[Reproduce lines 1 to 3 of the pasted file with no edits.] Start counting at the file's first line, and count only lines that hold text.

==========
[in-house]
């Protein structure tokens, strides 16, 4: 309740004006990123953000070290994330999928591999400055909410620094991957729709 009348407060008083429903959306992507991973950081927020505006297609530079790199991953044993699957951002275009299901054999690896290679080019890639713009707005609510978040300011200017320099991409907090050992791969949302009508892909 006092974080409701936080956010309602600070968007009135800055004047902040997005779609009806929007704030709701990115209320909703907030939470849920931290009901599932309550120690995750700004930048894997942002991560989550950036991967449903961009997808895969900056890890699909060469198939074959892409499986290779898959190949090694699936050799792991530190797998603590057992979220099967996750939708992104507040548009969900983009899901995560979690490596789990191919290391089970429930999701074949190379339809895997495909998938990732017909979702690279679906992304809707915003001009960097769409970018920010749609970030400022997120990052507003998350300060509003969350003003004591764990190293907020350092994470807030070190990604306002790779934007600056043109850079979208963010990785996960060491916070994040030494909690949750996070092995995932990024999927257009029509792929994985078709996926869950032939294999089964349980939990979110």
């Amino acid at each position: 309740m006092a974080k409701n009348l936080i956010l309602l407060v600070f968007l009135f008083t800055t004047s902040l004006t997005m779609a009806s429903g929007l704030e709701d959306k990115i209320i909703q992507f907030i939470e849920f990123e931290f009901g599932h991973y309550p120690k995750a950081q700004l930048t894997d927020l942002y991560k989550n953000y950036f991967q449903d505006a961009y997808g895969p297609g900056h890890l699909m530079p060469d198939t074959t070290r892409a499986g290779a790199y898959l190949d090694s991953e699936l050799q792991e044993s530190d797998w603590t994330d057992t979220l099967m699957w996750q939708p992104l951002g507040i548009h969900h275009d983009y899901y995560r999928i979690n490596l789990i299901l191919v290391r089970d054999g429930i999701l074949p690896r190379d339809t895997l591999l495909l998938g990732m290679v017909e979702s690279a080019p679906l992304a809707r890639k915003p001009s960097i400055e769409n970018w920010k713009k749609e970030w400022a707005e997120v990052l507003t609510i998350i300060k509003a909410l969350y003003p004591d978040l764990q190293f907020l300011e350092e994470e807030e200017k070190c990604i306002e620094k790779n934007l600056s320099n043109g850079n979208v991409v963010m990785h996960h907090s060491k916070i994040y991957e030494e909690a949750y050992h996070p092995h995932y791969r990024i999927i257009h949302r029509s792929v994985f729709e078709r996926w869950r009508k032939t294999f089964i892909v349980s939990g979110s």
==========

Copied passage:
[in-house]
């Protein structure tokens, strides 16, 4: 309740004006990123953000070290994330999928591999400055909410620094991957729709 009348407060008083429903959306992507991973950081927020505006297609530079790199991953044993699957951002275009299901054999690896290679080019890639713009707005609510978040300011200017320099991409907090050992791969949302009508892909 006092974080409701936080956010309602600070968007009135800055004047902040997005779609009806929007704030709701990115209320909703907030939470849920931290009901599932309550120690995750700004930048894997942002991560989550950036991967449903961009997808895969900056890890699909060469198939074959892409499986290779898959190949090694699936050799792991530190797998603590057992979220099967996750939708992104507040548009969900983009899901995560979690490596789990191919290391089970429930999701074949190379339809895997495909998938990732017909979702690279679906992304809707915003001009960097769409970018920010749609970030400022997120990052507003998350300060509003969350003003004591764990190293907020350092994470807030070190990604306002790779934007600056043109850079979208963010990785996960060491916070994040030494909690949750996070092995995932990024999927257009029509792929994985078709996926869950032939294999089964349980939990979110």
């Amino acid at each position: 309740m006092a974080k409701n009348l936080i956010l309602l407060v600070f968007l009135f008083t800055t004047s902040l004006t997005m779609a009806s429903g929007l704030e709701d959306k990115i209320i909703q992507f907030i939470e849920f990123e931290f009901g599932h991973y309550p120690k995750a950081q700004l930048t894997d927020l942002y991560k989550n953000y950036f991967q449903d505006a961009y997808g895969p297609g900056h890890l699909m530079p060469d198939t074959t070290r892409a499986g290779a790199y898959l190949d090694s991953e699936l050799q792991e044993s530190d797998w603590t994330d057992t979220l099967m699957w996750q939708p992104l951002g507040i548009h969900h275009d983009y899901y995560r999928i979690n490596l789990i299901l191919v290391r089970d054999g429930i999701l074949p690896r190379d339809t895997l591999l495909l998938g990732m290679v017909e979702s690279a080019p679906l992304a809707r890639k915003p001009s960097i400055e769409n970018w920010k713009k749609e970030w400022a707005e997120v990052l507003t609510i998350i300060k509003a909410l969350y003003p004591d978040l764990q190293f907020l300011e350092e994470e807030e200017k070190c990604i306002e620094k790779n934007l600056s320099n043109g850079n979208v991409v963010m990785h996960h907090s060491k916070i994040y991957e030494e909690a949750y050992h996070p092995h995932y791969r990024i999927i257009h949302r029509s792929v994985f729709e078709r996926w869950r009508k032939t294999f089964i892909v349980s939990g979110s």